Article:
A hole in the space-time continuum. (Notes by M.C. O'Connor.)
07 June 2009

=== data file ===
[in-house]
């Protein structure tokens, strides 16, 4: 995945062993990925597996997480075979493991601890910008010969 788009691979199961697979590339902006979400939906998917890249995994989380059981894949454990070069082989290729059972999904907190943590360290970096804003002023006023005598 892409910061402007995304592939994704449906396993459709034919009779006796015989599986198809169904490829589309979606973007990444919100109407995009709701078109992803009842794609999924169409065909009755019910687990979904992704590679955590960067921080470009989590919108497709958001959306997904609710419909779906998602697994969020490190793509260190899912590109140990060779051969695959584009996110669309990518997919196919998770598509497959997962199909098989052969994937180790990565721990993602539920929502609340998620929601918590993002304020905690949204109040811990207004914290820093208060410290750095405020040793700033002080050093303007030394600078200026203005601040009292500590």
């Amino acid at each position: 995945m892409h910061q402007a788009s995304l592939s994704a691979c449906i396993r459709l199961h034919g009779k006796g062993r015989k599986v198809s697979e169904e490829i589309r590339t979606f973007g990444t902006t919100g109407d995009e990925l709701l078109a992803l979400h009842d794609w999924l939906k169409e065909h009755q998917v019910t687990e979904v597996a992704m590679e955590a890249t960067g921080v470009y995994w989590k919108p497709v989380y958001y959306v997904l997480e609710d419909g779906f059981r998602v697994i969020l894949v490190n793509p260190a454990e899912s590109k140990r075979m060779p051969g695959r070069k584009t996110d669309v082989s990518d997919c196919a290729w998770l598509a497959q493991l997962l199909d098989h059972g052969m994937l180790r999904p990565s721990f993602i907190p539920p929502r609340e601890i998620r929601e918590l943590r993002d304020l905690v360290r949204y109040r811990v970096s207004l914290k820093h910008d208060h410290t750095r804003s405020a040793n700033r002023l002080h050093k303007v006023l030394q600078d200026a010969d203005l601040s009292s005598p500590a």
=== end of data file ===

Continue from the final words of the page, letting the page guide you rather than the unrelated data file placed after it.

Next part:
Peter Blauner's 1994 novel Casino Moon was Hard Case Crime'sMay 2009 selection. It is the story of a fading, failing family. Atlantic City once was the Mob's town, but with la Cosa Nostra increasingly on the outside, the Russo family is finding it hard to make ends meet. Young Anthony dreams of the big payoff, a legit payoff, to finally get out from under the shadow of his stepfather Vin, an enforcer in Teddy Marino's organization. To make matters worse, Anthony is married to Marino's niece, and indebted to him financially as well. Teddy and Vin assume that Anthony will see the light and join the family's enterprises, but Anthony stubbornly wants to make it on his own. He goes off on a convoluted scheme to promote a championship fight, which ultimately Teddy views as the act of a traitor. Throw in a once-crooked but now honorable cop, a tough-as-nails femme who falls for our boy, a sleazy media mogul, a washed-up but wise prizefighter, and a few assorted thugs and you have a complex and satisfying novel. I'm not much for Mafia stories--I saw The Godfather in the 8th grade, fer chrissakes, and those films were the apotheosis of the genre. I like my crime to be local, and not necessarily professional. But that's a quibble, the story alternated between first-person (Anthony) and third person, which made it long (333 pages) compared to most of the HCC line. Unfortunately, Anthony wasn't terribly likeable or interesting, even though his plight was. Trapped by his past, something he had no control over, made him hungry and desperate, and his fall is all too predictable. The story is really about that--how an environment can poison its inhabitants, and turn every choice they make into something else entirely. Everyone is looking for an edge and watching their back because that's the dog-eat-dog world they live in. Escape is your only chance at redemption. A noir landscape, to be sure.